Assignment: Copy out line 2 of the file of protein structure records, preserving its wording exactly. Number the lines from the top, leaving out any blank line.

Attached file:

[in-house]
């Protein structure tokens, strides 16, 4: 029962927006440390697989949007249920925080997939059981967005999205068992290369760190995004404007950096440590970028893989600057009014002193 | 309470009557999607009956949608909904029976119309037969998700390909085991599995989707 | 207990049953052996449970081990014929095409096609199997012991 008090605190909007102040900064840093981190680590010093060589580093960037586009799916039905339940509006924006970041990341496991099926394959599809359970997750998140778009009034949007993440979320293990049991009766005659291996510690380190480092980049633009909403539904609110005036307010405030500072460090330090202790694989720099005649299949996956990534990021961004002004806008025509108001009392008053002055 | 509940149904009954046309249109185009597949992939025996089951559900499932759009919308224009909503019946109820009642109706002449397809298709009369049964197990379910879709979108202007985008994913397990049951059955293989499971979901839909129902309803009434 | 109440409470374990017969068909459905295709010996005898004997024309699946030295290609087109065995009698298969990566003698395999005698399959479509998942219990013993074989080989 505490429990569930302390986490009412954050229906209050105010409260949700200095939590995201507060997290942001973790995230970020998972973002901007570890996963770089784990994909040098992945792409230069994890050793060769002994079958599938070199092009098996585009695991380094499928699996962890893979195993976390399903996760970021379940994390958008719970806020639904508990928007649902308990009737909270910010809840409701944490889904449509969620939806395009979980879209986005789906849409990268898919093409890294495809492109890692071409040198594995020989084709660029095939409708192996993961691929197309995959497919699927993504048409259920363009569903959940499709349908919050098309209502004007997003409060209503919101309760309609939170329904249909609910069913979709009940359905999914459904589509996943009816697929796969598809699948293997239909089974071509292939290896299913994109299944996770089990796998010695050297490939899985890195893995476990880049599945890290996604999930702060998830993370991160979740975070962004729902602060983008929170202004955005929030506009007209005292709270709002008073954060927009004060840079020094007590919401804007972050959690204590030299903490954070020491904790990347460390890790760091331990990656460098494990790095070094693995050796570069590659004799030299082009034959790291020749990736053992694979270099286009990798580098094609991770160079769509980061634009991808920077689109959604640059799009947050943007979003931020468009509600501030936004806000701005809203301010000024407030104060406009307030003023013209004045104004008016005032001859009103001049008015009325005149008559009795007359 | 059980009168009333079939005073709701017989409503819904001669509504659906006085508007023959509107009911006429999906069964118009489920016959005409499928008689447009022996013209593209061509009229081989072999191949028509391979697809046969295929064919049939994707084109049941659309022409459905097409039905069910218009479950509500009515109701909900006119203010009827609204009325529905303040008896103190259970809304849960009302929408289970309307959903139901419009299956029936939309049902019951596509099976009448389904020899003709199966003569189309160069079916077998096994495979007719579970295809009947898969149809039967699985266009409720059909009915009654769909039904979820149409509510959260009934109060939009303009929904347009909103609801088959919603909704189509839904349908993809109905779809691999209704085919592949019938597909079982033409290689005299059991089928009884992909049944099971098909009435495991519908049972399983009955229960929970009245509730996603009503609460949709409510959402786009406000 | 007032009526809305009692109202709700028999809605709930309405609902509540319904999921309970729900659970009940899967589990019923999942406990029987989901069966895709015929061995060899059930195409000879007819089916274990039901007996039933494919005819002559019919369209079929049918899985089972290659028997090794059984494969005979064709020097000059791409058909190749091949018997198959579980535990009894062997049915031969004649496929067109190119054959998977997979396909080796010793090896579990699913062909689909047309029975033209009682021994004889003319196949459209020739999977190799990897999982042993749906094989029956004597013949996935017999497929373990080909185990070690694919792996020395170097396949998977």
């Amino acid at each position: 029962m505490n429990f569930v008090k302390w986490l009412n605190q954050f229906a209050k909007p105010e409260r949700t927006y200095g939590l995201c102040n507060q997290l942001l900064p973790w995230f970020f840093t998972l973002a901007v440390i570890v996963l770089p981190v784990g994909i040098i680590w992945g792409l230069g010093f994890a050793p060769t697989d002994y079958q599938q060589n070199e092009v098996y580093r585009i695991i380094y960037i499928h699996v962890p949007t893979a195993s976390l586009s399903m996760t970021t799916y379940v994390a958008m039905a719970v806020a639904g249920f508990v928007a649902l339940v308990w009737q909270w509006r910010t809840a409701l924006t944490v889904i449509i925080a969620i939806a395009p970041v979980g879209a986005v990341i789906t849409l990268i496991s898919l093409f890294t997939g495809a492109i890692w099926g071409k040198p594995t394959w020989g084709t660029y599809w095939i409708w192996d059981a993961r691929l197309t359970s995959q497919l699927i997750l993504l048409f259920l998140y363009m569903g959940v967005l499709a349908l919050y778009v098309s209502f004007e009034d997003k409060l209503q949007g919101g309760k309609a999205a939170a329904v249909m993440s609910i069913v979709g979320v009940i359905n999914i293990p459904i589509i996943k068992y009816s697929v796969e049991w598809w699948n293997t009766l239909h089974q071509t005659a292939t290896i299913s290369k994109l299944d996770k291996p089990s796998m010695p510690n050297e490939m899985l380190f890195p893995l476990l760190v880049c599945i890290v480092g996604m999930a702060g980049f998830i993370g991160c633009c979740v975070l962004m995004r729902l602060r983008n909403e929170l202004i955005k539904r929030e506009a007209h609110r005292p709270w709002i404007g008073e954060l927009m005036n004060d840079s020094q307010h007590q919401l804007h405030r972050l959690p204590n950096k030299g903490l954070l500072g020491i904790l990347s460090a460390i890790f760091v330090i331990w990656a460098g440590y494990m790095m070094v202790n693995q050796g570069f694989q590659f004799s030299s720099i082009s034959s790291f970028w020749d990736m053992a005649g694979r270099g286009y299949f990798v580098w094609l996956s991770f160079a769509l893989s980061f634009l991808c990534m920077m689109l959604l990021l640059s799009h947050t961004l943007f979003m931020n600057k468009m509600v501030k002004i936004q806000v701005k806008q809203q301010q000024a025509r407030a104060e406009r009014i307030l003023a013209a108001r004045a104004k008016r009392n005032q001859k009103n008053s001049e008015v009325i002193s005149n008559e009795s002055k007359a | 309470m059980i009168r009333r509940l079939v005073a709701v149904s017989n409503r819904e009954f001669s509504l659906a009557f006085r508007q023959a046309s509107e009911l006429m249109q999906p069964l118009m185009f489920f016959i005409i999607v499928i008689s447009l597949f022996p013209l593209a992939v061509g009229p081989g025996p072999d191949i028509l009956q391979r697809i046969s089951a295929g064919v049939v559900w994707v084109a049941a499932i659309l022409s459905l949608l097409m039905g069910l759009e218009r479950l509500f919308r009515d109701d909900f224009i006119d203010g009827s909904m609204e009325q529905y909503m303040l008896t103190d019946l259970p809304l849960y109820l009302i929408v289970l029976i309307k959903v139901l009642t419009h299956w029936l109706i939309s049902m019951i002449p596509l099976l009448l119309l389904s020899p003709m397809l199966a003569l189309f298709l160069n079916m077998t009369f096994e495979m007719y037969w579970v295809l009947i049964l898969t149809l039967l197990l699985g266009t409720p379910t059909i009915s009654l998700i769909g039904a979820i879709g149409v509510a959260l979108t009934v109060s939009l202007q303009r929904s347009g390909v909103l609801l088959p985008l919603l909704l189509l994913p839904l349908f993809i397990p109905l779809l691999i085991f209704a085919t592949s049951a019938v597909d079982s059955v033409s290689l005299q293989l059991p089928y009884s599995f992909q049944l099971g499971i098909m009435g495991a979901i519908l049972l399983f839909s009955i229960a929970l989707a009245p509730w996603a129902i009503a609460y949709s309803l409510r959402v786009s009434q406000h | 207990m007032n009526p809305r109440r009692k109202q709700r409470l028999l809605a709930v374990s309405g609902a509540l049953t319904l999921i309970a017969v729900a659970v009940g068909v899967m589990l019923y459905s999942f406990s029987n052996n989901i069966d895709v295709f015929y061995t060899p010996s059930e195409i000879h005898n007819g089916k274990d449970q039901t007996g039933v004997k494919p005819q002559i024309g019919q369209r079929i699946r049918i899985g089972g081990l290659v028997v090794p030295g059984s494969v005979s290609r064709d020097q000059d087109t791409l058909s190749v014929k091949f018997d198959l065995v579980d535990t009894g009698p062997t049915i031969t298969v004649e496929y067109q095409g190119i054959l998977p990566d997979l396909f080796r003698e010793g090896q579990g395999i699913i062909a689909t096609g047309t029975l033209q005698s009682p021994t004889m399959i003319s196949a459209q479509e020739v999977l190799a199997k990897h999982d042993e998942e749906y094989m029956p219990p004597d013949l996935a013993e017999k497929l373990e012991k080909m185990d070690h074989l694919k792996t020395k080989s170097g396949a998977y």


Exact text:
């Protein structure tokens, strides 16, 4: 029962927006440390697989949007249920925080997939059981967005999205068992290369760190995004404007950096440590970028893989600057009014002193 | 309470009557999607009956949608909904029976119309037969998700390909085991599995989707 | 207990049953052996449970081990014929095409096609199997012991 008090605190909007102040900064840093981190680590010093060589580093960037586009799916039905339940509006924006970041990341496991099926394959599809359970997750998140778009009034949007993440979320293990049991009766005659291996510690380190480092980049633009909403539904609110005036307010405030500072460090330090202790694989720099005649299949996956990534990021961004002004806008025509108001009392008053002055 | 509940149904009954046309249109185009597949992939025996089951559900499932759009919308224009909503019946109820009642109706002449397809298709009369049964197990379910879709979108202007985008994913397990049951059955293989499971979901839909129902309803009434 | 109440409470374990017969068909459905295709010996005898004997024309699946030295290609087109065995009698298969990566003698395999005698399959479509998942219990013993074989080989 505490429990569930302390986490009412954050229906209050105010409260949700200095939590995201507060997290942001973790995230970020998972973002901007570890996963770089784990994909040098992945792409230069994890050793060769002994079958599938070199092009098996585009695991380094499928699996962890893979195993976390399903996760970021379940994390958008719970806020639904508990928007649902308990009737909270910010809840409701944490889904449509969620939806395009979980879209986005789906849409990268898919093409890294495809492109890692071409040198594995020989084709660029095939409708192996993961691929197309995959497919699927993504048409259920363009569903959940499709349908919050098309209502004007997003409060209503919101309760309609939170329904249909609910069913979709009940359905999914459904589509996943009816697929796969598809699948293997239909089974071509292939290896299913994109299944996770089990796998010695050297490939899985890195893995476990880049599945890290996604999930702060998830993370991160979740975070962004729902602060983008929170202004955005929030506009007209005292709270709002008073954060927009004060840079020094007590919401804007972050959690204590030299903490954070020491904790990347460390890790760091331990990656460098494990790095070094693995050796570069590659004799030299082009034959790291020749990736053992694979270099286009990798580098094609991770160079769509980061634009991808920077689109959604640059799009947050943007979003931020468009509600501030936004806000701005809203301010000024407030104060406009307030003023013209004045104004008016005032001859009103001049008015009325005149008559009795007359 | 059980009168009333079939005073709701017989409503819904001669509504659906006085508007023959509107009911006429999906069964118009489920016959005409499928008689447009022996013209593209061509009229081989072999191949028509391979697809046969295929064919049939994707084109049941659309022409459905097409039905069910218009479950509500009515109701909900006119203010009827609204009325529905303040008896103190259970809304849960009302929408289970309307959903139901419009299956029936939309049902019951596509099976009448389904020899003709199966003569189309160069079916077998096994495979007719579970295809009947898969149809039967699985266009409720059909009915009654769909039904979820149409509510959260009934109060939009303009929904347009909103609801088959919603909704189509839904349908993809109905779809691999209704085919592949019938597909079982033409290689005299059991089928009884992909049944099971098909009435495991519908049972399983009955229960929970009245509730996603009503609460949709409510959402786009406000 | 007032009526809305009692109202709700028999809605709930309405609902509540319904999921309970729900659970009940899967589990019923999942406990029987989901069966895709015929061995060899059930195409000879007819089916274990039901007996039933494919005819002559019919369209079929049918899985089972290659028997090794059984494969005979064709020097000059791409058909190749091949018997198959579980535990009894062997049915031969004649496929067109190119054959998977997979396909080796010793090896579990699913062909689909047309029975033209009682021994004889003319196949459209020739999977190799990897999982042993749906094989029956004597013949996935017999497929373990080909185990070690694919792996020395170097396949998977």